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时间: 2019年12月07日 04:14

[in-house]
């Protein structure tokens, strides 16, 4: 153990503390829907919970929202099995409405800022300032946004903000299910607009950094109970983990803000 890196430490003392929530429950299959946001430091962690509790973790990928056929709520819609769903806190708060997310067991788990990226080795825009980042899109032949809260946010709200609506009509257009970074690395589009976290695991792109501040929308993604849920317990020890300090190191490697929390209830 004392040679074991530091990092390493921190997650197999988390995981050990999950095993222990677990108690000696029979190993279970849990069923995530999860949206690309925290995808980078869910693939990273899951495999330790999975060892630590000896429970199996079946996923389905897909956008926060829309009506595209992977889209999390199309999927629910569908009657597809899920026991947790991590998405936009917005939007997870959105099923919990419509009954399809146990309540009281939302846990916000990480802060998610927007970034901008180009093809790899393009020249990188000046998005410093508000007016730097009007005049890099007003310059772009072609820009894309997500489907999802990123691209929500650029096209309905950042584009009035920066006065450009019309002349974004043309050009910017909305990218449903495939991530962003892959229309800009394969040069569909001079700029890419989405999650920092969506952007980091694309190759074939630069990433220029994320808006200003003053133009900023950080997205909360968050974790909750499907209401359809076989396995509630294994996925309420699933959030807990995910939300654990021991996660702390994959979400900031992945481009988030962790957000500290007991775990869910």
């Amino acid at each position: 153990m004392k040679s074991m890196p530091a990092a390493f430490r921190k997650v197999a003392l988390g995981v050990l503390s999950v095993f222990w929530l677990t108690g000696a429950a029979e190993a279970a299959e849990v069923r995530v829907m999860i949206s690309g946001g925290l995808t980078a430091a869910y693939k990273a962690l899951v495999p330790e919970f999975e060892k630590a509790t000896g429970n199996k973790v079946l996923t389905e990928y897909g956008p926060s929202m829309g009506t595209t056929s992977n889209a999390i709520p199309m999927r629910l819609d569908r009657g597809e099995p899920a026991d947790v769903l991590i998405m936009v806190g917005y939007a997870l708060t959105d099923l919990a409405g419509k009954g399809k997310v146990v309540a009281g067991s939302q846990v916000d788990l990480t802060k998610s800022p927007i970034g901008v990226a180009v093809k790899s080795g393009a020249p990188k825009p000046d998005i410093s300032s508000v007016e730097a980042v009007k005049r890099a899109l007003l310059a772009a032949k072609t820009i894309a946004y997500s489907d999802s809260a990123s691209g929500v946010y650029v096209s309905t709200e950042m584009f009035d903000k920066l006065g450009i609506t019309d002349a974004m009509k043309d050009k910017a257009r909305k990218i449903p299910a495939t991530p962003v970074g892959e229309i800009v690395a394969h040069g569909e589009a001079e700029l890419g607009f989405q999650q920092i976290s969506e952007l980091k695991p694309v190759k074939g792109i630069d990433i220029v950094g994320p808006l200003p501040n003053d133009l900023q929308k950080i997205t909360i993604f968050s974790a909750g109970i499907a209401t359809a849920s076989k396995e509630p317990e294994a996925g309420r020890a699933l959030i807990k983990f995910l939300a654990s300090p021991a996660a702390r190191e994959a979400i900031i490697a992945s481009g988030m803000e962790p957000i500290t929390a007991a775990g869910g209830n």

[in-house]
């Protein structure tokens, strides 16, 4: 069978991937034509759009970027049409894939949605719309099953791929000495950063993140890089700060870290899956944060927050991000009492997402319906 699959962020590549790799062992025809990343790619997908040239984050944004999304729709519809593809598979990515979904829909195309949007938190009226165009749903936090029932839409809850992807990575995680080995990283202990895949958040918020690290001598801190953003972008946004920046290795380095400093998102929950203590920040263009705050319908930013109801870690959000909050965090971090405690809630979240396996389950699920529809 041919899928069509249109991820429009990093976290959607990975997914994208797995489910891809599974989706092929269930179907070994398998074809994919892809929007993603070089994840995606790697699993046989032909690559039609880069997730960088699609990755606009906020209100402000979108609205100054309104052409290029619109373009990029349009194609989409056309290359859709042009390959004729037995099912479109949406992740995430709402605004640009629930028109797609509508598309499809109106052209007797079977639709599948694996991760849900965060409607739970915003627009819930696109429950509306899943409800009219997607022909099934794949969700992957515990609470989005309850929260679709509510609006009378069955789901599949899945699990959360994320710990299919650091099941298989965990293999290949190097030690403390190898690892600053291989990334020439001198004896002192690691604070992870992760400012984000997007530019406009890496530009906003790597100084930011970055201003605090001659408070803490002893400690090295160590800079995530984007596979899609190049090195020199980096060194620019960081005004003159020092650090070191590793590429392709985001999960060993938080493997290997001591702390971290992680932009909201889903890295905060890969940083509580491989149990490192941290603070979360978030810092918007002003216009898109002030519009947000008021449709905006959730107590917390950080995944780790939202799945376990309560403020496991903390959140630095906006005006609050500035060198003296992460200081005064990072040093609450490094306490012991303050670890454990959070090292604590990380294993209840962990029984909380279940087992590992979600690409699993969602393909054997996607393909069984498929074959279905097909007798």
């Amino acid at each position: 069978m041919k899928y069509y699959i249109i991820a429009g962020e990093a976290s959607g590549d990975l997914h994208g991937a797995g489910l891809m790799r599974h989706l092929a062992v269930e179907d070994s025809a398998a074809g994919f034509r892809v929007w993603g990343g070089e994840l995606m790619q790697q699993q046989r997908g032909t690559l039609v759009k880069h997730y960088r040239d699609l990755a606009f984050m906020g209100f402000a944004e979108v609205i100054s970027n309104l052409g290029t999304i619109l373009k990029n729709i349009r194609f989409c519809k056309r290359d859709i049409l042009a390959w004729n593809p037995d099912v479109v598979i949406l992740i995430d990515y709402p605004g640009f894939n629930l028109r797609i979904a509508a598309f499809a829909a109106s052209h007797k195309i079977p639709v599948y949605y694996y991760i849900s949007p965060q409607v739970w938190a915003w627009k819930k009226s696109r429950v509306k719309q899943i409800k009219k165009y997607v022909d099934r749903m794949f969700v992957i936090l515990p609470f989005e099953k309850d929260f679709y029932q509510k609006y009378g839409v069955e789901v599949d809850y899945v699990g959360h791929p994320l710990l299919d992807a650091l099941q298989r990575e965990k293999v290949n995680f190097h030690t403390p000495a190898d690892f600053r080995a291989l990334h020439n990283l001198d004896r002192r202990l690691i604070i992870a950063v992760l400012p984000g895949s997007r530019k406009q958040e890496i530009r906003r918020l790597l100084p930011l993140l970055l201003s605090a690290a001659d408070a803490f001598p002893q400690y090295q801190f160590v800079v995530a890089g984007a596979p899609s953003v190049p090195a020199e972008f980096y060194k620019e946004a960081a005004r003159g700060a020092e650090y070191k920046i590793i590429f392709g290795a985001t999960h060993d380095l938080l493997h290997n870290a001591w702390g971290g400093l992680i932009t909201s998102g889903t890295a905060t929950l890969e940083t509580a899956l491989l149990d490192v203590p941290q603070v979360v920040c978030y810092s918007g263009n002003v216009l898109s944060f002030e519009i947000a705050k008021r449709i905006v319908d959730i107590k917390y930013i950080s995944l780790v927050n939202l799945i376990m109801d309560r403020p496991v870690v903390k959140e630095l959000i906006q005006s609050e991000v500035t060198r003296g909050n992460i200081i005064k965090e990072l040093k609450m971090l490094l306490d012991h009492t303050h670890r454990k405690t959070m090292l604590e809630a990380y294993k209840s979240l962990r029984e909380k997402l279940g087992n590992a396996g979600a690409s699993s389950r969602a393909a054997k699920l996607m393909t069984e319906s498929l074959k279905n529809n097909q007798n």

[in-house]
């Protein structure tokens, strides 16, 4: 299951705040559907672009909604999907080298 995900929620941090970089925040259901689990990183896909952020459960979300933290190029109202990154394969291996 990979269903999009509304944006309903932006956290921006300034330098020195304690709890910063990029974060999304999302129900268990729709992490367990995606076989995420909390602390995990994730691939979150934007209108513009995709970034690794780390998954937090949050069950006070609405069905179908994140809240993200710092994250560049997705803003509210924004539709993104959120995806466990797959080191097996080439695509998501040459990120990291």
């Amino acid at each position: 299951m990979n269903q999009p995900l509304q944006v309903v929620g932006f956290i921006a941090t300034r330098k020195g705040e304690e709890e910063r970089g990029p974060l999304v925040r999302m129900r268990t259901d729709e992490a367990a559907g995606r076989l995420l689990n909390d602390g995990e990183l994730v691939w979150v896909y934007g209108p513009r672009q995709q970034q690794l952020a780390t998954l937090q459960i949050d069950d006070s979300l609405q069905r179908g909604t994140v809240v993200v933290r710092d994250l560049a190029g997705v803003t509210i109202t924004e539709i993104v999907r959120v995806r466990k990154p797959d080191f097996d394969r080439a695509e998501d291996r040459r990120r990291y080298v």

� She shrugged. "I wish I had had." She was unable to keep a sharp note out of her voice. "You told him that I鈥攚asn't all that I ought to be." "Are you crazy?" she murmured, really alarmed. � And then鈥攁nd then鈥攈e came back to the prayer he had breathed in her ear more than twelve hours ago in the wintry lane. He loved her, he loved her, he loved her! Could she refuse to go away with him鈥攈aving woven herself into his life, having made him madly, helplessly in love with her? Could she refuse? Had any woman the right to refuse? He appealed to her sense of honour. She had gone too far鈥攕he had granted too much already, granting him her love. She was in his arms in the dim light, in the faint, dream-like atmosphere. He was taking possession of her weak heart by all that science of love in which he was past master. Honour, conscience, fidelity to the absent, piety, innocence were being swept away in that lava flood of passion. Helpless, irresolute, she faltered again and again. "Take me home, Lostwithiel! Have mercy! Take me home." I have lived much among men by whom the English criticism of the day has been vehemently abused. I have heard it said that to the public it is a false guide, and that to authors it is never a trustworthy Mentor. I do not concur in this wholesale censure. There is, of course, criticism and criticism. There are at this moment one or two periodicals to which both public and authors may safely look for guidance, though there are many others from which no spark of literary advantage may be obtained. But it is well that both public and authors should know what is the advantage which they have a right to expect. There have been critics 鈥?and there probably will be again, though the circumstances of English literature do not tend to produce them 鈥?with power sufficient to entitle them to speak with authority. These great men have declared, tanquam ex cathedra, that such a book has been so far good and so far bad, or that it has been altogether good or altogether bad 鈥?and the world has believed them. When making such assertions they have given their reasons, explained their causes, and have carried conviction. Very great reputations have been achieved by such critics, but not without infinite study and the labour of many years. 久久综合九色综合97,亚洲 动漫 偷拍 另类 校园,99视频精品全部 国产,网址发布页_成人羞涩大全监测列表_在线视频网站测速 The Golden Lion of Granpere, 1872 550 0 0 � It was this undoubtedly which had occurred in the domestic history of Keeling鈥檚 house. He had been infatuated with Emmeline鈥檚 prettiness at a time when as a young man of sternly moral principles and strong physical needs, the only possible course was to take a wife, while Emmeline, to tell the truth, had no voice in the matter at all. Certainly she had liked him, but of love in any ardent, compelling sense, she had never, in the forty-seven years of her existence, shown the smallest symptom in any direction whatever, and it was not likely that she was going to develop the malady now. She had supposed (and her mother quite certainly had supposed too) that she was going to marry somebody sometime, and when this strong and splendidly handsome young man insisted that she was going to marry him, she had really done little more than conclude that he must be right, especially when her mother agreed with him. Events had proved that as far as her part of the matter was concerned, she had{36} acted extremely wisely, for, since anything which might ever so indulgently be classed under the broad heading of romance, was foreign to her nature, she had secured the highest prize that life conceivably held for her in enjoying years of complete and bovine content. When she wanted a thing very much indeed, such as driving home after church on Sunday morning instead of walking, she generally got it, and probably the acutest of her trials were when John had the measles, or her husband and mother worried each other. But being almost devoid of imagination she had never thought that John was going to die of the measles or that her husband was going to cut off his annual Christmas present to her mother. Things as uncomfortable as that never really came near her; she seemed to be as little liable to either sorrow or joy as if when a baby she had been inoculated with some spiritual serum that rendered her permanently immune. She was fond of her children, her card-bearing crocodile in the hall, her husband, her comfort, and she quite looked forward to being Lady Mayoress next year. There would always be sufficient strawberries and iced coffee at her garden parties; her husband need not be under any apprehension that she would not have proper provision made. Dreadful scenes had occurred this year, when Mrs Alington gave her last garden-party, and two of her guests had been seen almost pulling the last strawberry in half.{37} � �